Spotted: Employment Opportunities

The odds are finally looking up for grads: In a recent Job Outlook 2011 Fall Preview study, conducted by the National Association of Colleges and Employers (NACE), employers have predicted a 13.5% increase in hires for graduates in 2011.

With hype about the alleged unimportance of college degrees heightening, these results couldn’t have come at a better time. Other than the obvious need to complete their college coursework, 2011 grads should be doing all that they can to reserve their spot in the 13.5%.

Spicing up resumes, preparing for interviews and applying for jobs at the right time are a few things students can do to increase their marketability. Marilyn Mackes, Executive Director of NACE, claims “this year, employers expect to conduct nearly two-thirds of their recruiting in the fall, and about one-third in the spring.”

Career services counselors, and all university staff for that matter, should take this opportunity to sit down with their graduates and prepare them for employment competition. With a gleam of hope back in the job market, colleges should not surpass this opportunity to reach out to current, and future, students.

10 Branding Requirements

Beyond the basics – choosing a color scheme, designing a logo, brainstorming a tagline – there are a few key factors that are important when developing a brand [and maintaining one]. Here are the top 10, according to Branding Strategy Insider:

  1. Stand for something.
  2. Strive to be unique in ways relevant to the consumer.
  3. Make promises and deliver upon those promises.
  4. Interact with customers, rather than simply sell to them.
  5. Constantly innovate based on customer needs.
  6. Evolve with customers.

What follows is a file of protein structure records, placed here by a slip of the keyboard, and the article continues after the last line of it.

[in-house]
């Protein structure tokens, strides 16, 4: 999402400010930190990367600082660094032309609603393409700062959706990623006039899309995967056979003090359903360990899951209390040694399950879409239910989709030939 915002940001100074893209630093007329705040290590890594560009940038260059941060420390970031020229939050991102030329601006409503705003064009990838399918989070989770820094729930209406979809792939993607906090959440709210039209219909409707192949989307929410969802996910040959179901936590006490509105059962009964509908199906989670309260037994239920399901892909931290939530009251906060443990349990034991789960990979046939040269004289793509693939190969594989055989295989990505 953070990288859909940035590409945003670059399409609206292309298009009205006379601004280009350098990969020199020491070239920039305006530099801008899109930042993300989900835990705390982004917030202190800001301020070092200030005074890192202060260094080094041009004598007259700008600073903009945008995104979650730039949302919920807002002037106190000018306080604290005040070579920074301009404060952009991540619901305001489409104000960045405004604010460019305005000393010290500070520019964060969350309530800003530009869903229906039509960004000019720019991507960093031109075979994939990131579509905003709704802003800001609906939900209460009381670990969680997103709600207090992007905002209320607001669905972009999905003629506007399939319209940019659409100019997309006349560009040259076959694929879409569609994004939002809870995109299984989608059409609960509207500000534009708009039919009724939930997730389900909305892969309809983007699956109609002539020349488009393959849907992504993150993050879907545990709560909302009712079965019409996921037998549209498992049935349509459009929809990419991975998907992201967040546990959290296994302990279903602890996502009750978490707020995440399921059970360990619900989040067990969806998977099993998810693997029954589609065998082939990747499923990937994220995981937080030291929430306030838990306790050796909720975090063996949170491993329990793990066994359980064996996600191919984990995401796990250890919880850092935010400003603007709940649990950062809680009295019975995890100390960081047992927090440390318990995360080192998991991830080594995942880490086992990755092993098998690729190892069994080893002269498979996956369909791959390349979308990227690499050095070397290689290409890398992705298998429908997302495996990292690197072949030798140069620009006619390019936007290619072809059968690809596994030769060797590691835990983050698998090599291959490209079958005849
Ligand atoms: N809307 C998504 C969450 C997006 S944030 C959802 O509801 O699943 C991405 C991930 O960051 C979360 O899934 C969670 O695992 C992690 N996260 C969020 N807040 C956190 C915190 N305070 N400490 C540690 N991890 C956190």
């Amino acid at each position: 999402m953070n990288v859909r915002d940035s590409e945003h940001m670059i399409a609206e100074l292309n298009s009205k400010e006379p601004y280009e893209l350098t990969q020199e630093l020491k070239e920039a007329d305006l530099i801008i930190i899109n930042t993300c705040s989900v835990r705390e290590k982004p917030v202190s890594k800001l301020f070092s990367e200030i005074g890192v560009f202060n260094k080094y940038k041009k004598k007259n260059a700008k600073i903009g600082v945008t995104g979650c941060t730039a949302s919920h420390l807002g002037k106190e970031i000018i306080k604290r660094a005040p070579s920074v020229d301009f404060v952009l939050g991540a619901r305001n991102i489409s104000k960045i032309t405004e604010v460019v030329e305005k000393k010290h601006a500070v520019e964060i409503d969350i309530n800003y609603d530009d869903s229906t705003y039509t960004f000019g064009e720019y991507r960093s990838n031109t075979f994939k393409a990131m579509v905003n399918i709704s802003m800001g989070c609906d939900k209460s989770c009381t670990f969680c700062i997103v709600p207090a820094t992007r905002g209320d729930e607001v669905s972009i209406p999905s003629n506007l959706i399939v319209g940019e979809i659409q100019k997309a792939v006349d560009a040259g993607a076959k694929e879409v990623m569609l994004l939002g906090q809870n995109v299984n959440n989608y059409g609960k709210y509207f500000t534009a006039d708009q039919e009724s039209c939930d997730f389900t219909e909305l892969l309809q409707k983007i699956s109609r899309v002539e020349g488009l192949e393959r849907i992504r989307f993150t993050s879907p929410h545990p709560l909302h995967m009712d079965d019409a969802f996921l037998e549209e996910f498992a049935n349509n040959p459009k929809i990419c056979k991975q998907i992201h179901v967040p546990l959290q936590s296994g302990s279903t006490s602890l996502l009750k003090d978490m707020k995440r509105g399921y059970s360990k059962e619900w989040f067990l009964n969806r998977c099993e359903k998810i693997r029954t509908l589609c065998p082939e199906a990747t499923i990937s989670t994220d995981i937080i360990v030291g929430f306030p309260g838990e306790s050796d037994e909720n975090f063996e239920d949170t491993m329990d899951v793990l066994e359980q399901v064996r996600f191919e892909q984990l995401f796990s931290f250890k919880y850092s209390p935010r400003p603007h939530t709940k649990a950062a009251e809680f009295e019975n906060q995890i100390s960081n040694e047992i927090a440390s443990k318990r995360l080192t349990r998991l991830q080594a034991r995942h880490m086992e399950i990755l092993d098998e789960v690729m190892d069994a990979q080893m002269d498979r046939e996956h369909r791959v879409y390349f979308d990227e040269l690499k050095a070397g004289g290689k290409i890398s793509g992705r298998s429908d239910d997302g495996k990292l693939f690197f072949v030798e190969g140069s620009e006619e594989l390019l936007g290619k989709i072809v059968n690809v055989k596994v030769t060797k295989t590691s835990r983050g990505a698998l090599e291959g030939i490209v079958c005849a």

7. Create a unique purchase/usage experience.
  8. Find ways to become more and more important to customers.
  9. Maintain a consistent identity.
  10. Build awareness.

For a more in-depth explanation of these top 10 branding mandates, check out Brad VanAuken’s blog post.

Appealing Envelopes

The University of Dayton is up in applications, up in visits and up in arrivals – up 300 students on campus to be exact.


“We’re sending a message that you are important” with the envelopes, Sundar Kumarasamy (Vice President for Enrollment Management) said. “We are saying that you are not going to be like bulk mail to us.”

Dayton is licensing the right to use DHL and UPS envelopes to deliver viewbooks and other materials, but delivering via the U.S. Postal Service. Apparently, admission materials just having the “priority mail” look is having a positive effect on their turnout.

In addition to good turnout for on-campus visits, Kumarasamy shared that the landing pages promoted through their admission materials (viewbooks, etc.) have seen an increase in traffic, too.

Previous to the new priority envelopes, the site received about 2,000 visitors per week after viewbooks were mailed. Double that volume and you have what the site is currently seeing on analytics reports.

Read the rest of the story on the University of Dayton’s clever disguise for direct mail.

Creating “Rock-Star” Email Marketing

Are you an email marketing rock star? Jeanniey Mullen asked the same question to an SES Conference panel last week and defined what makes and breaks email marketing campaigns.


  • Know why your consumer should sign up for your emails
  • Use intrigue versus incentive
  • Build up “reverse preferences” (track what people do and don’t do)
  • Run subject line tests
  • Use social media to drive up open rates
  • Test
  • Analyze
  • Use Web designers
  • Use a clear call-to-action
  • Keep important content/messages above the fold
  • Respect image blocking and the preview pane
  • Render tests
  • Create an iron-clad email process with tasks, individuals, and days of the week associated with each milestone
  • Run a test with every send and (this is key) share your results with your stakeholders for short-term viability; archive them for long-term learnings

Also, prior to sending any campaign, you should ask yourself three questions:

  1. What is this email about?
  2. Why do my subscribers care?
  3. [If they care,] what can they do about it?

Mullen’s suggestions are a definite wake-up call to businesses in an email marketing “funk”.

If you’re not constantly on your toes when it comes to innovative email campaigns, odds are your clients are following suit.

Does your email marketing deserve a-list status? If not, consider a different approach for your email marketing.